Revolutionising bridge health monitoring

by Dr Maria Rashidi, Lecturer, Centre for Infrastructure Engineering at the School of Computer, Engineering and Mathematics (SCEM)

There are now over 900,000km of roads and over 50,000 bridges in Australia, with millions of commuters relying on the transportation network. The reliability and safety of these infrastructure elements are crucial to the Australian economy, especially when it comes to the structural health of the country’s bridges.

Bridge inspection is an essential element of any Bridge Management System (BMS) particularly for aged and deteriorated bridges and a pathway to condition rating. The accuracy of condition assessment is relied heavily on the quality of inspection.

The ever-changing dynamics of infrastructure asset management and the success of accommodating to these changes is mainly in credit of adopting different technologies and methods of construction, inspection and maintenance. Remotely Piloted Aircrafts (RPAs), commonly known as drones, have been heralded as one of the next big developments in technology. However, until recently, very limited research has been done to investigate the benefits of the technology for use in bridge inspections.

The use of drones is one such technology, favoured for their features of safety, functionality and sustainability in the processes of infrastructure inspection. Building this bank of proof is necessary for government organisations and transportation agencies looking to move bridge inspection into the 21st century.

Figure 1. Drone Inspection of Peats Ferry Bridge

Figure 1. Drone Inspection of Peats Ferry Bridge

Tech features that need to be considered

RPAs have become an increasingly familiar technology and have become smaller, more capable and less expensive because of both military investment in the RPA industry and improved technology. Current generation of RPAs can be transported in small vehicles and launched from a road or a small truck but are still large enough to be equipped with cameras and sensors that can provide low-cost aerial information. These aircraft are capable of flying autonomously and completing pre-set flight paths.

Bridge inspection drones need to have advanced safety features considering that they fly over traffic, are subject to gusts of wind and weak GPS signals. Furthermore, the drone needs to be quite robust in resisting magnetic fields, as a bridge inspection drone will get close to big masses of metal elements e.g truss bridges.

Another issue is that almost all the drones in the market have a camera that is attached underneath of the drone, which limits its ability to look overhead, a major problem when carrying out bridge inspections.

Testing the efficiency of the tool

The Structural Assessment and Health Monitoring (SAHM) team at the Centre for Infrastructure Engineering (CIE), led by Dr Maria Rashidi, has collaborated with Road and Maritime Services RMS to trial remotely-piloted aircraft (RPA or drones) for bridge inspections.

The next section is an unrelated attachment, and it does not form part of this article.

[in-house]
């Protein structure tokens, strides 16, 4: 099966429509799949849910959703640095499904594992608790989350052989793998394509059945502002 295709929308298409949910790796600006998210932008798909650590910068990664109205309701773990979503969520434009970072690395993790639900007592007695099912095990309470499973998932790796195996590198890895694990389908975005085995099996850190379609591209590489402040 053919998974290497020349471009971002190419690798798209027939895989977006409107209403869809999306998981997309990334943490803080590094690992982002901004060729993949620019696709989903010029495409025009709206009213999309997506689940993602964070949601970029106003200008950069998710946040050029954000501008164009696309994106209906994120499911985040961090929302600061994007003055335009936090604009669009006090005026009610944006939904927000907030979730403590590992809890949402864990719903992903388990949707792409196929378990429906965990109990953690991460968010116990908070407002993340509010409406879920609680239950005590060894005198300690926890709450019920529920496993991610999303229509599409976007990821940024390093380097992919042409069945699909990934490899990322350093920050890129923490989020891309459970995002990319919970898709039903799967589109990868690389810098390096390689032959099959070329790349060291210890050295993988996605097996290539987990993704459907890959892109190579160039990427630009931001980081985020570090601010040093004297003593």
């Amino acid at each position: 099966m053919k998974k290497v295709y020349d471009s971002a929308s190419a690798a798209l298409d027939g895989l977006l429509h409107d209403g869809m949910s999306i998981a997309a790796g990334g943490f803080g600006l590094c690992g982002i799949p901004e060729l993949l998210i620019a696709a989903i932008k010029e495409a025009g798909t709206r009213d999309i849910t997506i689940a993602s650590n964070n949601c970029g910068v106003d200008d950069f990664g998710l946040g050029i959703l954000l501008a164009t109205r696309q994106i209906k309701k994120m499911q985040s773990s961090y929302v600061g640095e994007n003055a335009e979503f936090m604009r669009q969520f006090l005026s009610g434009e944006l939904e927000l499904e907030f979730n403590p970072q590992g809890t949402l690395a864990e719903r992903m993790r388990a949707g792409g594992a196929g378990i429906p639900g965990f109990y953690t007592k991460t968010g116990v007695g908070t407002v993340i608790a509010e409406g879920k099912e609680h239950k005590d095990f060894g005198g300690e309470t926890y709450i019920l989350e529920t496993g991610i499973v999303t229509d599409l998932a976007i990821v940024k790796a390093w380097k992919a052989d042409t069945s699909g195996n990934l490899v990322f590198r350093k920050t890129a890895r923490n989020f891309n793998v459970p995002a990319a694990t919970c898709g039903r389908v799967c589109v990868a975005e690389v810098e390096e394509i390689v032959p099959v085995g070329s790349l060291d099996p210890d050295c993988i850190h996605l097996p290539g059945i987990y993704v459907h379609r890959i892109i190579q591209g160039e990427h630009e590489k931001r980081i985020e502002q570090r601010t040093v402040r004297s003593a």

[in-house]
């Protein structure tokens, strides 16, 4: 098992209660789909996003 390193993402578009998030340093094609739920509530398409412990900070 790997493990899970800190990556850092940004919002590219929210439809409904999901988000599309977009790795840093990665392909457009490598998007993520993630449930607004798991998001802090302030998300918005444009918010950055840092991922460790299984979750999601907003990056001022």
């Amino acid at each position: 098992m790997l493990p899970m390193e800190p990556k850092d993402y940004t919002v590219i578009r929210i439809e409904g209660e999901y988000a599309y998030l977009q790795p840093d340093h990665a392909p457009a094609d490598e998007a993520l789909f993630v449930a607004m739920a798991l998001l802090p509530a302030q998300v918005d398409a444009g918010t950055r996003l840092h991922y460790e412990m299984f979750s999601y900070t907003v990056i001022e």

As part of this feasibility study, qualified pilots from our team and RMS used a high-end drone to examine the effectiveness of RPAs for bridge inspection. Four bridges with various features and configurations have been tested to determine the efficiency of RPAs as bridge inspection tools. This research has already sparked interest across Australia, including other states’ transportation departments.

Drone images from multiple locations and point clouds can be used to construct 3D models using the photogrammetry tools and techniques. These drone models can be employed for virtual inspection and also as-built model development of bridges. Figure 2 shows the constructed point cloud of Cedar Point Bridge in NSW.

Figure 2. Point Cloud of Cedar Point Bridge.

Figure 2. Point Cloud of Cedar Point Bridge.

Faster and safer inspections than ever before

When comparing RPA inspections to conventional methods, one of the major benefits is the higher degree of safety. RPA inspections provide a mechanism that insure the bridge inspectors and the relevant crew aren’t exposed to higher risk situations.

RPAs today are capable of capturing images from under bridge regions without the need of man lifts and potentially closing down roads. This has dramatically increased the safety aspect of bridge inspections, as there are many risks that come into place when ropes and cherry pickers are used for underbridge inspections in conventional methods.

With the use of RPA’s technical abilities today, complex and large bridge inspections can be completed at a significantly faster time than conventional methods. For example, it only took 40 minutes to complete a full bridge inspection on the 116m long St Alban Bridge through the use of RPAs. The 40 minutes consisted of 18-minute setup time, 22-minutes flight.

Besides the safety and speed of operation, cost effectiveness is another advantage; many of the cost savings are associated with time reductions and safety. Our pilot study for large-scale bridges, showed that RPA inspection was 46 per cent faster and 61 per cent cheaper than the conventional inspection.

Remotely Piloted Aircrafts (RPAs) offer substantial potential in undertaking visual inspection with high accuracy and reduced risk to bridge crew, allowing bridges to be visually inspected without the need for inspectors to walk across the deck or utilise costly and often heavy underbridge inspection units.

This can significantly reduce the overall inspection costs and disruption caused to the general public. In addition to this, the use of air borne Aerial Photogrammetry enables asset managers and engineers to better understand a situation through the 3D spatial context offered by RPA systems.

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